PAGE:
Favorite Grape: Is it Possible to Have One?

People have asked me, “What is your favorite grape?”

This is not an easy question to answer, so I generally have to pose a question right back at them.

“Are you asking for my favorite red, white, American or Old World, or are you asking what I prefer above all others?”

You see, there are countless varietals out there.  In Italy alone there are over 350 grapes listed with ‘authorized’ status for wine production, and over 500 documented varietals in circulation.  Choosing a grape from the hundreds and thousands of different grapes and placing it at the top of the tier as my favorite is a daunting task.  Luckily, of the small fraction of grape varietals I’ve had the good fortune of tasting and working with, a couple come to mind right away.

Out of the white varietals common to the Midwest, Brianna and Edelweiss are at the top of my list.   They share many characteristics and can even be mistaken for each other depending on the experience of the taster and the method in which they have been prepared.

Both are good producers, can withstand cold temperatures, and both are a bit susceptible to diseases such as anthracnose.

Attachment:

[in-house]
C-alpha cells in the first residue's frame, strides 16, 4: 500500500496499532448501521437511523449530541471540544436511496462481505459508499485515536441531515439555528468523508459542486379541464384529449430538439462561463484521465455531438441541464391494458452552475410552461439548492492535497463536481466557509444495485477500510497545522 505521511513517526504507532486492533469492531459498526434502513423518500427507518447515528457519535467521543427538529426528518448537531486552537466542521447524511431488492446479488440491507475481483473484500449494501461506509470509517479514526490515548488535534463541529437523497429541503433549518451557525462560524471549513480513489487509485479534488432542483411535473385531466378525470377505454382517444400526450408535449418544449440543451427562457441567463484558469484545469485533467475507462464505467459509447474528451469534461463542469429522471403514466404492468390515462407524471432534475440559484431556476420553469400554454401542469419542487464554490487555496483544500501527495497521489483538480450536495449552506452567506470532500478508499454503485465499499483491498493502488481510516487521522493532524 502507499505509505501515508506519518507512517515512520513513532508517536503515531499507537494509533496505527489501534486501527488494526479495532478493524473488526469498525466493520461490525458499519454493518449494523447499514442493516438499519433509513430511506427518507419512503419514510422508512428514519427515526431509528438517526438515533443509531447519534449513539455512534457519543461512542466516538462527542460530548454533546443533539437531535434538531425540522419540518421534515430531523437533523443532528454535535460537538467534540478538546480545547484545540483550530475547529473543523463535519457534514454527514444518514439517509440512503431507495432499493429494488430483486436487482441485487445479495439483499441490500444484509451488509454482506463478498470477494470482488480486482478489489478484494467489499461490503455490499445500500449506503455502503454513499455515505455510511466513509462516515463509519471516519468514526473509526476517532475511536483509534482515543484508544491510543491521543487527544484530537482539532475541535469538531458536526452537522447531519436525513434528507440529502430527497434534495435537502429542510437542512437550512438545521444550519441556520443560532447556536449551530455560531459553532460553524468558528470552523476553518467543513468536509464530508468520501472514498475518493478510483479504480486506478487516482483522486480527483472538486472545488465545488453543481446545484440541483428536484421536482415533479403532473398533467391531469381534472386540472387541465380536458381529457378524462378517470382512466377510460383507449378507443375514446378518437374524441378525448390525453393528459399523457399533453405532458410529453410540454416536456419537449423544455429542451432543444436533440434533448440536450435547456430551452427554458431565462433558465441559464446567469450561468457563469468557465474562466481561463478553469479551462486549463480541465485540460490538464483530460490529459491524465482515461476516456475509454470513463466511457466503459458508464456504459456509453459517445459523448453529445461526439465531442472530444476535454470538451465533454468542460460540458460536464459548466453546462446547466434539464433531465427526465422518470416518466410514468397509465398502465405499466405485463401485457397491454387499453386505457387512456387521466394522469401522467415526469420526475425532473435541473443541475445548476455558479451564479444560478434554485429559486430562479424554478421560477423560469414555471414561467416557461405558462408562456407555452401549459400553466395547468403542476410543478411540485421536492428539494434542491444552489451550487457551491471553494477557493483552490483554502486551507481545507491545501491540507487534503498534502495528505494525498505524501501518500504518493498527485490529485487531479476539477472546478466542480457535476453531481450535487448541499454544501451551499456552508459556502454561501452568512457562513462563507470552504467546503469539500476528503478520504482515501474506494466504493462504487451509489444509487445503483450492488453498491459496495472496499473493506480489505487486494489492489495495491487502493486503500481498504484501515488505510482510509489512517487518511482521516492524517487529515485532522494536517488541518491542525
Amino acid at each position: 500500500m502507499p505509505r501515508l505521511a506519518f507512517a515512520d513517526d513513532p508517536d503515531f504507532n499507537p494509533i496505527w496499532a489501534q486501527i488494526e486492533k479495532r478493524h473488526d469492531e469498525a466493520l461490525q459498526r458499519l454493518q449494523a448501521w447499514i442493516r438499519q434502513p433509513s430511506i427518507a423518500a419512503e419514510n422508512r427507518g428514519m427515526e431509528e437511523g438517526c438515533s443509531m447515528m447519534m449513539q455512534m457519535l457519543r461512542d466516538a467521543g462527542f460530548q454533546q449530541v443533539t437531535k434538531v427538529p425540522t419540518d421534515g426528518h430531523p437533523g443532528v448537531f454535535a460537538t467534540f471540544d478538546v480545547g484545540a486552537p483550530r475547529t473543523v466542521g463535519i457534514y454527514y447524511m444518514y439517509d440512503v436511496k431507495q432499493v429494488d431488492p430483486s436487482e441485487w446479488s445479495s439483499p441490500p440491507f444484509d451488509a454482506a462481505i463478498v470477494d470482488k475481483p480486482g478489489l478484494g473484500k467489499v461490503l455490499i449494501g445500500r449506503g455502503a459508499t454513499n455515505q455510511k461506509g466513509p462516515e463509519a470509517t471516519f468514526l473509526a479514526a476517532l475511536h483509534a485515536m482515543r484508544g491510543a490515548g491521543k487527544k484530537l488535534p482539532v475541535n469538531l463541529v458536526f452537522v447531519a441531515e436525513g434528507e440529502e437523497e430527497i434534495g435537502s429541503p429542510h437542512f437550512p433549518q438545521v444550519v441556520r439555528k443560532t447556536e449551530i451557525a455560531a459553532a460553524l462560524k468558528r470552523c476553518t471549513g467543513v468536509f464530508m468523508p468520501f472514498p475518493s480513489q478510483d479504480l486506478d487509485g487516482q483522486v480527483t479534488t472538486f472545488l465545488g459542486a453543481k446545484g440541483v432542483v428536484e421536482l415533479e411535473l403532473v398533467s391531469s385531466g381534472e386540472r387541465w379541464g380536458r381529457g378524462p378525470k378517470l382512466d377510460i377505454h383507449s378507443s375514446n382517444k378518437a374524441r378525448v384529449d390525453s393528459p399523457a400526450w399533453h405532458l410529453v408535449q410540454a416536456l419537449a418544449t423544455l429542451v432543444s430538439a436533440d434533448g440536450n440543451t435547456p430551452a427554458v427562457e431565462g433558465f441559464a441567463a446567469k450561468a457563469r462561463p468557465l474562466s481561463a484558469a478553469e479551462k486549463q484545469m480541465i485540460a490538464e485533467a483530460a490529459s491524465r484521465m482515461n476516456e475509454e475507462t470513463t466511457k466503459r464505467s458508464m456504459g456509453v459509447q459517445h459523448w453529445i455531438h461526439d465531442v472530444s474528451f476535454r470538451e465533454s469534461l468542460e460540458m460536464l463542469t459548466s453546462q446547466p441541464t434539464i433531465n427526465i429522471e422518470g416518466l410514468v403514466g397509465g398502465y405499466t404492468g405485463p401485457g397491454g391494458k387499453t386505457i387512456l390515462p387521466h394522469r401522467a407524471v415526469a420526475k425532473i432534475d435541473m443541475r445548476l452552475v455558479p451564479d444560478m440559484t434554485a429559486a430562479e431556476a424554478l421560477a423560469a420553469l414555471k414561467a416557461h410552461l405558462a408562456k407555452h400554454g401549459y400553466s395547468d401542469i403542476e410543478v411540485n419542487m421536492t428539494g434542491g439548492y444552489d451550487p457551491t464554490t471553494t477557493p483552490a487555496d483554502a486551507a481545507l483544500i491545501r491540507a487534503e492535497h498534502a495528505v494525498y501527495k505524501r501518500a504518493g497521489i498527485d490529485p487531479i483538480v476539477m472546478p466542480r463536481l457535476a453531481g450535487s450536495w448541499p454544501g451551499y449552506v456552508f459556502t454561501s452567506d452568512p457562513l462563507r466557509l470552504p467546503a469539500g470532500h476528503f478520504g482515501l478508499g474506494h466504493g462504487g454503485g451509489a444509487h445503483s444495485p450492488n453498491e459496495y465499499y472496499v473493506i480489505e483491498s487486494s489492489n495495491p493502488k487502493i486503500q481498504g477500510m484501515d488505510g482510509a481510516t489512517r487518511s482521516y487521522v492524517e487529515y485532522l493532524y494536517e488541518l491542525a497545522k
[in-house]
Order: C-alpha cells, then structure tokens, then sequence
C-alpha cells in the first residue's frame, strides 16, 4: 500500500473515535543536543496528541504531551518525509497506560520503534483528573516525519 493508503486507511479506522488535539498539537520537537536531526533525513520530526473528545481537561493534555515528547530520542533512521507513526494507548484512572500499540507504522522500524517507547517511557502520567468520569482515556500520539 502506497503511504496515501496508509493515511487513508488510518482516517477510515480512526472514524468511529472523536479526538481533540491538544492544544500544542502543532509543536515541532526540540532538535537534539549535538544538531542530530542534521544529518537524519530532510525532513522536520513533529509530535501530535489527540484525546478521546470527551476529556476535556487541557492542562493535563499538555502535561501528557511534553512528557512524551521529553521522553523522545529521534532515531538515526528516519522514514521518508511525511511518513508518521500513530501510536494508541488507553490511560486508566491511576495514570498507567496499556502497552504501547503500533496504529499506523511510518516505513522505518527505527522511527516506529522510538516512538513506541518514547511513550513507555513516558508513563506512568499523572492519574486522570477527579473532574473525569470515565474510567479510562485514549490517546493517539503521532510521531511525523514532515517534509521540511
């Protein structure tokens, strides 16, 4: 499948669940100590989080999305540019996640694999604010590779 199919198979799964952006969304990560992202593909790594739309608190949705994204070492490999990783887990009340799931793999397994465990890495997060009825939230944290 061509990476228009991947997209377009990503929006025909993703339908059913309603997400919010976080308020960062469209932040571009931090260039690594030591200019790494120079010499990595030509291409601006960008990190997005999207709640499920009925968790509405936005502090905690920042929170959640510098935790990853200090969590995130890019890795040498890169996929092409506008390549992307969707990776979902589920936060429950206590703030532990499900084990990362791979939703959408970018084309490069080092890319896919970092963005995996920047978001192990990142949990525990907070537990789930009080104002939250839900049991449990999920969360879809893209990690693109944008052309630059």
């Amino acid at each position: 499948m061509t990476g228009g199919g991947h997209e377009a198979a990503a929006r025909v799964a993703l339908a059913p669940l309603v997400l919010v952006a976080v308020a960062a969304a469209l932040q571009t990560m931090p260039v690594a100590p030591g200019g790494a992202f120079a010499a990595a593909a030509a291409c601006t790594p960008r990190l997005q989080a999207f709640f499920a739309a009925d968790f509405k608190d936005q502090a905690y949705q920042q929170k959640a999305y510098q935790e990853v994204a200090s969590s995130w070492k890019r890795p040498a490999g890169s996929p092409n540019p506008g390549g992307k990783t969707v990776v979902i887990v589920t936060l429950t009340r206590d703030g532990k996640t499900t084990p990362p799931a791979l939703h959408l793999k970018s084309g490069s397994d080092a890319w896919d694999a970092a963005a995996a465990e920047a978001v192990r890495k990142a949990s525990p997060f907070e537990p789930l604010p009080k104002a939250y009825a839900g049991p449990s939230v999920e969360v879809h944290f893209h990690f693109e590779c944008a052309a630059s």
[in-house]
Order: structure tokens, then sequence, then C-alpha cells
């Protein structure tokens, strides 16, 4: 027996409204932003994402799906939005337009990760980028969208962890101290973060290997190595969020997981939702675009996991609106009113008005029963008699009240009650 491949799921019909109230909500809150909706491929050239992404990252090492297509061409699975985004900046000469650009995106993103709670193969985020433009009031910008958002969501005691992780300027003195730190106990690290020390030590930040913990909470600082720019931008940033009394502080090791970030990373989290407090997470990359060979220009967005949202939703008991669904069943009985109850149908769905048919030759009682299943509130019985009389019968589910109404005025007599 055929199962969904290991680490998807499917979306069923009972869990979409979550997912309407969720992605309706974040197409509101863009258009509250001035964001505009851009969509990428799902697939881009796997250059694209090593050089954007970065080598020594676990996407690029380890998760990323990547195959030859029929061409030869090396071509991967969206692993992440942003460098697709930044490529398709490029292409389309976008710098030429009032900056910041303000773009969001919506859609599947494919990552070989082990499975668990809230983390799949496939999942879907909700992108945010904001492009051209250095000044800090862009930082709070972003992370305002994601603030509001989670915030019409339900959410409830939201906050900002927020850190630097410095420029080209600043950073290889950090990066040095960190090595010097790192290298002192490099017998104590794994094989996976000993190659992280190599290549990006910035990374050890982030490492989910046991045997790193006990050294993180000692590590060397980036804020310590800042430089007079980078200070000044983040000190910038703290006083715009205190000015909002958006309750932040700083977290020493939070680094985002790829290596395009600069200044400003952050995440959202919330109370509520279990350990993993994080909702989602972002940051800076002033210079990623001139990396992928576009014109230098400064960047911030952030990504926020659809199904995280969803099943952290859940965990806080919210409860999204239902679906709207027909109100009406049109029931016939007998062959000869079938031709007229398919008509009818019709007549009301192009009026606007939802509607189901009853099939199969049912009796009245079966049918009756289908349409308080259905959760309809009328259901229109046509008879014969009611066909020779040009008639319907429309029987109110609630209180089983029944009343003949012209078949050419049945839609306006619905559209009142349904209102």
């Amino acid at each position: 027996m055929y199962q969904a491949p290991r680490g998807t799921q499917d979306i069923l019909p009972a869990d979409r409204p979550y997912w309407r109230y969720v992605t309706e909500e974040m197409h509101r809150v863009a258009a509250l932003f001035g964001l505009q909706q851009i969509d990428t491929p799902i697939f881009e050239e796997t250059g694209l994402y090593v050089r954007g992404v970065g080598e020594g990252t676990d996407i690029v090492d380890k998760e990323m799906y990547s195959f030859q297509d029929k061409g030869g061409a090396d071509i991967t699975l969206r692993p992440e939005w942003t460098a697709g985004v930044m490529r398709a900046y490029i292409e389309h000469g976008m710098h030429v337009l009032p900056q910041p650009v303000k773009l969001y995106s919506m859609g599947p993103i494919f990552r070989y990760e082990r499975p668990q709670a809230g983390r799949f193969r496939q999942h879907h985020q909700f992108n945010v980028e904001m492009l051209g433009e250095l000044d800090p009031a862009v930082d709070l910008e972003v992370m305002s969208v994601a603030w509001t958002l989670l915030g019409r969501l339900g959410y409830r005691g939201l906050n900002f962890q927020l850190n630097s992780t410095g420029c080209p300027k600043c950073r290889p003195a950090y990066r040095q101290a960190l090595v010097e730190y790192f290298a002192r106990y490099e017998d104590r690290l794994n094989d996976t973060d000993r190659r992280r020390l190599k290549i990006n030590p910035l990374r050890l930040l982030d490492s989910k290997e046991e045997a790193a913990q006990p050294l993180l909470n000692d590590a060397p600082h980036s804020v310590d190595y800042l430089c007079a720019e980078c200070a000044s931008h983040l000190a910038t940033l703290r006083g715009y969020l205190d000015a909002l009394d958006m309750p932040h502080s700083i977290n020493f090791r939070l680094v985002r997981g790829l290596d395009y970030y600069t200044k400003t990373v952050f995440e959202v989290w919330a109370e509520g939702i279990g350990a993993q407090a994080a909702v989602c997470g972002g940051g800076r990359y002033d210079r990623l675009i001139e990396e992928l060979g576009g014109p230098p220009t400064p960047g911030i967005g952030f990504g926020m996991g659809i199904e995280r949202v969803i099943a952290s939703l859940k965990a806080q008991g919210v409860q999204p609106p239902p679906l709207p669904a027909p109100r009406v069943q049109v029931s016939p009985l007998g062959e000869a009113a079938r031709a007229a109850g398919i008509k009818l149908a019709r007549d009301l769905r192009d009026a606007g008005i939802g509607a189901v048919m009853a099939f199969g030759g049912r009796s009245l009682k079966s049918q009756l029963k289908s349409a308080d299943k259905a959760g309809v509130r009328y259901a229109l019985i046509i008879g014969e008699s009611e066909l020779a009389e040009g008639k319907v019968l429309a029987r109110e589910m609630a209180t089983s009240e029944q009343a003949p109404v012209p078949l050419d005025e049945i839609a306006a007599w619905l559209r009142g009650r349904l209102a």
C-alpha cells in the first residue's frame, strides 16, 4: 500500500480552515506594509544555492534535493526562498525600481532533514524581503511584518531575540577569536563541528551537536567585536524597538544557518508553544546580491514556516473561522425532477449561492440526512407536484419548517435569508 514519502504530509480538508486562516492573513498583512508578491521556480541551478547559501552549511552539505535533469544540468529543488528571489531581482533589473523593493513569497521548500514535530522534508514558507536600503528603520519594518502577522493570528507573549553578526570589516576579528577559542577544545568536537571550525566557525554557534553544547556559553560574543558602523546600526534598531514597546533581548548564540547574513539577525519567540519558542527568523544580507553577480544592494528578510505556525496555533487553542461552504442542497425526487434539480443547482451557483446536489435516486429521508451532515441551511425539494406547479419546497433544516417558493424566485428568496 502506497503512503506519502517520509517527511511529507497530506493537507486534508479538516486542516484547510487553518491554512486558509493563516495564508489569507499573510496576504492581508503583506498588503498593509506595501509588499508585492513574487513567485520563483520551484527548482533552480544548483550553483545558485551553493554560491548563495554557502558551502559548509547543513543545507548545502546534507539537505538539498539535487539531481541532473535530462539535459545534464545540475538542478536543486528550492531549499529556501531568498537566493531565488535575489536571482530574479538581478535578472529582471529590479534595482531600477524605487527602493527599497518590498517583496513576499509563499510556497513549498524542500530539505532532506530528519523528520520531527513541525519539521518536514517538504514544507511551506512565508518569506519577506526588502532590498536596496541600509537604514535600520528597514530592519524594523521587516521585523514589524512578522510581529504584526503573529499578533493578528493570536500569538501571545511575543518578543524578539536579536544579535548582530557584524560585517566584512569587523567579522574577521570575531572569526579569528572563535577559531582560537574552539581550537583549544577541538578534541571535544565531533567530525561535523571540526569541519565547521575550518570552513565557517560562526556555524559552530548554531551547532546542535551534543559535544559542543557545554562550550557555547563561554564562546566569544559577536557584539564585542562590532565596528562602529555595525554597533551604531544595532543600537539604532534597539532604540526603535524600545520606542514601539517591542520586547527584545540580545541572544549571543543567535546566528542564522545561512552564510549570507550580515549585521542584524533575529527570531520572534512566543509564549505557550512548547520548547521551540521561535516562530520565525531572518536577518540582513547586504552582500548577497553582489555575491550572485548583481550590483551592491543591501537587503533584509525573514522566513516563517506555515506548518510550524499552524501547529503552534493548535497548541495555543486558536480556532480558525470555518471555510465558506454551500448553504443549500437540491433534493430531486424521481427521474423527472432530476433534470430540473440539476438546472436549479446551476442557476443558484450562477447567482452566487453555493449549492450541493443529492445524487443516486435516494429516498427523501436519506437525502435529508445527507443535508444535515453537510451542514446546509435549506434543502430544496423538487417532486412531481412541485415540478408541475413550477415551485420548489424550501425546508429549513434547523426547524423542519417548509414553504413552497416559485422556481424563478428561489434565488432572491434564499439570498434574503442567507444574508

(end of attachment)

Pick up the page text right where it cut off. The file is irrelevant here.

The best part about these grapes is that you can do just about anything with them.  They can make great wines, which can either be sweet or dry.  They are also very good table grapes when fully ripe.  The juice is fantastic and incredibly flavorful, and can be used for jelly, or simply as it is at the breakfast table.  The flavors are rich and buttery with an almost sweet apple finish.  And one of my favorite parts is that the juice tastes as if it were sweetened with honey.

If you fancy a cool weather drink, the juice is fantastic when served warm, much like you would serve warm cider.  Give it to an unsuspecting guest and you are guaranteed to raise eyebrows.  They’ll likely ask where you got the honey-sweetened cider.

I was always told by other vineyard managers to pick these grapes at about 15% sugar.  It was said that if they were allowed to ripen to 20% sugar then the wines would have a labrusca (or foxiness) quality.   But since I never once came across that issue, I have changed my methods and pick at around 20% sugar.  The result is a higher quality and strength of the fruit flavors.

All in all, these grapes provide versatility.  Not only do they make good wine, they make for good eating, good jelly making, and good drinking in general – very useful grapes, indeed.

If you have a chance to taste these varietals, I’m sure you will enjoy them.

And if you have any interest in hearing about some of the other grapes I have an interest in, stay tuned for my next article.  I won’t be able to tell you my favorite, though – the world of grape varietals is incredible diverse.  How can I choose one when so many have great attributes?  It’s certainly a struggle.